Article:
Java cryptography certainly would be useful for limited devices, and the Connected Limited Device Configuration would seem ideal, but getting RSA, or something similar, working at an acceptable speed would be close to impossible...which brings us to NTRU.

A Different Solution
NTRU was started in 1996 to capitalize on the development by the founders of a new encryption algorithm designed to minimize processing requirements and run on limited devices. In the field of cryptography there are many companies offering "secret" algorithms that they claim are breakthroughs. However, we generally take "secret" to mean "untested," as peer review is the only way for an encryption system to be proved secure. It is, of course, impossible to prove that an encryption system is secure; you can only prove that you personally can't break it (which, if you are me, is no great recommendation). When looking at an encryption algorithm it's important to know that reputable people in the field have attacked it and can't break it. NTRU has spent a few years doing that, relying on a patent to protect its IPR and working with the cryptography industry to demonstrate the strength of its algorithm.

Even with a much-improved algorithm, getting something small enough and fast enough for CLDC devices isn't easy. Trying to do it in Java isn't likely to make it any easier. Even NTRU didn't start in Java; it offers implementations in a variety of languages and on some very small devices, including RFID tags and Smart Cards. But as already discussed, it's the mobile phone explosion that presents the most interesting and potentially profitable application of encryption ­ and Java is the only effective way of reaching those platforms.

Having decided to work on a Java implementation of NTRU's algorithm, there's the minor matter of which version of Java to support. The days of just being "Java compatible" are long gone, and now there seems to be almost as many versions of Java as there were programming languages that Java was supposed to replace! Most of the mobile phones support at least the CLDC specification, so that was a logical place to start.

The NTRU algorithm doesn't require floating point mathematics, which helps, and being an encryption library it has no graphical requirements so it should be usable on all versions of Java, once developed for the CLDC. Indeed, the same core encryption and decryption code is used on both the server and client sides (the server is designed to run under J2SE and provides the same cryptographic services as the client).

As the algorithm had already been implemented in several languages, the port of the core code to Java was completed in a few months by a small team of developers, though testing and integration took considerably longer. Embedded developers still have very little choice in terms of working environment, so the Wireless Toolkit from Sun represents state-of-the-art. NTRU uses Visual Café for its server-side development, as this appears to produce faster compiled code, but on the CLDC side, text editors and command-line compilers are the order of the day.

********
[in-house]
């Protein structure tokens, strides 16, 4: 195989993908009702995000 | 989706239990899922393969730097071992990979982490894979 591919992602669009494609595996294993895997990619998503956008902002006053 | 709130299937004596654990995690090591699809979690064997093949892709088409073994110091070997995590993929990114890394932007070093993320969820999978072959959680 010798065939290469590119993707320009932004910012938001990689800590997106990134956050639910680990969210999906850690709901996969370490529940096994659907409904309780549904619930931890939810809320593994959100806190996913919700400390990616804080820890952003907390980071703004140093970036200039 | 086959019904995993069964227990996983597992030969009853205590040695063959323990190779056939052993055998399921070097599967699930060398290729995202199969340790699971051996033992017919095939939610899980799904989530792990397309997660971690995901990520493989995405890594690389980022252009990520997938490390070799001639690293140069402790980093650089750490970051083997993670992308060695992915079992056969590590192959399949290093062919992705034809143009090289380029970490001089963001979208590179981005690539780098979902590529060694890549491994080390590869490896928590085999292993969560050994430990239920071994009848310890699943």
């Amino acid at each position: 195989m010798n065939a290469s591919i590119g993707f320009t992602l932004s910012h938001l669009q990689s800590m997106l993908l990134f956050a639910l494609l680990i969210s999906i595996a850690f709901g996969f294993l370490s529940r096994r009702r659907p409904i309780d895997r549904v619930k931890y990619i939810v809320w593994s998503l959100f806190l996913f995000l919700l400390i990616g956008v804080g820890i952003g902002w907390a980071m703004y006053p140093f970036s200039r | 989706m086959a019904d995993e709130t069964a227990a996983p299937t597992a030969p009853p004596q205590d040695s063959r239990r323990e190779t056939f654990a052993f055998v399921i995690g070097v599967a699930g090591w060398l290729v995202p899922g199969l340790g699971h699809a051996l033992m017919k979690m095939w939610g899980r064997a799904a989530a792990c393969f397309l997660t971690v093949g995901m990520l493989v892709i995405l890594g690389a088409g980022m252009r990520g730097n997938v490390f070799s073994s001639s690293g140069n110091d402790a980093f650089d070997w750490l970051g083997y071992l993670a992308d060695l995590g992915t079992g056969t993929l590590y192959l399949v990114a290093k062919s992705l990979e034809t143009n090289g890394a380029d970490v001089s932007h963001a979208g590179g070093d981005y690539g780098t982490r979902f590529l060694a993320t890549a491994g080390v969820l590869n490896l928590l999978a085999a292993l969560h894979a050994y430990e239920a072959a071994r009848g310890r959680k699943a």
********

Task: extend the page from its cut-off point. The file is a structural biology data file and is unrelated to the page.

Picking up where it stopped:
Worse is the lack of debugging or remote testing environments. While desktop objects may contain their own test harnesses or be loaded into test containers, when your whole application is supposed to be under 5KB it's not easy to get testing in there too. In fact, when you're working under such constraints there are good arguments against object-orientation, and the core of NTRU's cryptographic code reflects this philosophy. By explicitly creating a memory context and managing variables within that context, it hopes to avoid the persistence problems inherent in Java applications, and in most cases it should be right. By avoiding object methodologies, NTRU can also avoid dependence on the Java garbage collector, which can be an unreliable beast at the best of times especially on embedded platforms.

NTRU also decided not to support the JCE. The Java Cryptographic Extension is a mechanism that allows suppliers of cryptography to integrate their libraries in a standard way with Java applications. The API is certainly flexible, allowing detailed control of the cryptographic process, but some would claim that flexibility has led to excessive complexity and made the API difficult to use. People who work in cryptography regularly might find the JCE pretty intuitive, but Java programmers just want to be able to encrypt and decrypt without worrying about the messy details. There is the argument that such programming should only ever be done by professionals, but back in the real world we all want a simple API. There's also the issue that the JCE is not supported by the CLDC, and implementing it would have made the NTRU code much bigger.

Getting cryptographic routines into a 5K CLDC­compatible library is very impressive, but it's not going to solve most of the problems with the scenarios discussed at the beginning of this article. The ability to encrypt communications and provide digital signatures (to enable proof-of-identity, essential for any m-commerce system) is only part of the problem; there's still the issue of where and how the keys will be stored. There is no point in providing wonderfully secure communications when the encryption keys have to be downloaded over an insecure link, so keys will have to be stored somewhere on the device and in a secure manner.

Most of the J2ME mobile telephones being launched at the moment have only the ability to run downloaded Java code. MIDP application installation and management is generally kept to a minimum to ensure the simplicity of the user interface, and file management is often nonexistent. MIDP specifies that data can be stored locally, but the developer has no idea where (physically) that data will be stored and so can't rely on it being secure. NTRU is in the process of approaching handset manufacturers about finding some secure space on their handsets for key storage, but again the lack of standardization causes problems. Manufacturers will need a lot of convincing to embed facilities for NTRU in their handsets, especially when NTRU will be collecting a license on every device using its algorithm. Not to mention, once we're talking about putting things into the handsets, we might as well embed some cryptographic hardware.